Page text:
I asked what library school students would like to know about and @dorevabelfiore replied, “Recommendations for preparing for an interview for an academic library job.” Breaking into academia is difficult and due to length I’m splitting the answer into two posts, this post addresses the dread phone interview.
The thoughts expressed here are my opinions and impressions based on my experiences and those of my friends, there is no such thing as a typical academic interview experience so take everything here with a grain of salt.
Phone Interview Tips:
- Very few people are interviewed by phone, 5-10 people seems to be the average. You got the phone interview by demonstrating how you met their requirements in your cover letter supplemented by your CV/Resume. Interviews should be taken seriously but having a good attitude and a pleasant demeanor are a huge plus when passing the phone interview stage. Yes you need to know your stuff, but you also need to sell yourself as a person people will be comfortable working with.
- Ask for a list of people who will be conducting the phone interview and research them ahead of time. I read CVs and skimmed documents from the institutional repository created by the people interviewing me. This is probably a overkill but it made me feel less anxious being over prepared and may be helpful to you.
- Read as much about the university and library as possible before the phone interview. I read the strategic plan, the library’s annual report, and everything else I could get my hands on and had time to read.
- Do check out what databases the university has, you won’t have time to look in depth at all of them but make sure to skim those on topics relevant to the job you are applying for.
- Sit down with a list of commonly asked interview questions and type out and refine your answers. This will help you synthesize your thoughts.
- Be prepared to be asked something totally off the wall, take a moment to think about it seriously and then give a real answer these questions are a test of how you react under pressure, i.e. what will you be like if a students asks you about something totally outside your area of expertise and you need to help them.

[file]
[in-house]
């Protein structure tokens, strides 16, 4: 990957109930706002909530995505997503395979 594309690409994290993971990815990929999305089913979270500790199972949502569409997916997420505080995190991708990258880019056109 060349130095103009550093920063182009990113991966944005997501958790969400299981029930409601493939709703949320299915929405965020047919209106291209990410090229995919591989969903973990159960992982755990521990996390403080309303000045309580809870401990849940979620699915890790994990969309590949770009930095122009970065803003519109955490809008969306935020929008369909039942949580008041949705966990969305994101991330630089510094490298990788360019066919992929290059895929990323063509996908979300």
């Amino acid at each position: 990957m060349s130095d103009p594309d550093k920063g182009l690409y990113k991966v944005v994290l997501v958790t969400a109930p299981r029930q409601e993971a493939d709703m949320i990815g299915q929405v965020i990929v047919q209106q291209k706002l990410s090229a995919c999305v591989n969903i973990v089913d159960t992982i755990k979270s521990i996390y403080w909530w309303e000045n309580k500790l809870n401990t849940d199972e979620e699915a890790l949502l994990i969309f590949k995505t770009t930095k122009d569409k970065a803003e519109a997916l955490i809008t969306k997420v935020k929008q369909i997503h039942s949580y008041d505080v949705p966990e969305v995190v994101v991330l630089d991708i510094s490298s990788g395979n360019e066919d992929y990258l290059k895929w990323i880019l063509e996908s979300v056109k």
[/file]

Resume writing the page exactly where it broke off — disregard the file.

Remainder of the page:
- When asked to provide a phone number make sure you are on a reliable land line for the interview. There are often problems on the other end due to all the interviewers being on speaker phone and you don’t need to aggravate the situation by being on a cell phone which I guarantee will drop out, Murphy’s Law at work.
- Do enunciate everything in as clear of a voice as you can, those on the speakerphone side will be better able to understand what you are saying.
- Since it’s often hard to hear what is being asked (sometimes I had to guess), it is good to rephrase the question as you begin to answer so that people know what you think you are answering.
- Have a glass of water nearby, you will probably need it, and even if you don’t it will make you feel better to have it ready.
- Always pause for a second before you answer (this one is hard but really helps a lot in terms of gathering your thoughts and not rambling).
- Don’t be afraid to say you are not familiar with something, they don’t really expect you to know everything and it’s best to just admit it if you haven’t heard of something or have heard of it but don’t know much about it.
- Have 2-4 questions written down for when it’s your turn to ask questions. A good question to ask is what are the next steps in the hiring process and when will they let people know if they have been invited for the in person interview. Another important question is what is the standards for review and promotion (my impression is it’s about 50/50 whether positions are professional or tenure track faculty positions.)
Other things to think about:
Remember, these people can’t see you, if you have an online profile make sure you have a picture to go with it preferably one that you feel represents you.
Ask mentors for advice on what to say and what to be careful of. The dread “What’s your worst quality question” is a good place to mention an area that you struggle with but are working on with the help of friends and/or mentors. This shows that you evaluate yourself and realize that just like everyone else you have faults. This is never comfortable but we all have our strengths and our weaknesses and I’m fortunate enough to have friends who are willing to be honest with me about what mine are and help me work on them.
Share 1-2 good or memorable things about yourself when appropriate and leave it at that, remember you still have the in person interview to let people see the whole you.
It’s easy to feel like the phone interview is all about the impression you’re making on your prospective employer but you should be forming your own impression of the library and university you might get a job offer from. How rigid is the structure? Do the people seem pleasant or judgmental? Did anything said make the university or college seem like a really great place to work, or raise a red flag? Don’t be afraid to be judgmental at this stage since you are not committed to anything it’s a good time to take stock and begin figuring out if these are people you might enjoy working with. The more you think about things at this stage the easier it will be to make a thoughtful decision when you receive an offer.
Bee yourself! (A little bee humor!) The most important thing is to be yourself! If the people interviewing you don’t like you once they’ve seen what type of person you are then you wouldn’t enjoy working with them. You’ll be much more relaxed if you aren’t trying to go against you basic nature just to conform to someone else’s opinion of what proper behavior is for you.
What else have you done to prepare and survive the dread phone interview? Please comment below with your tips!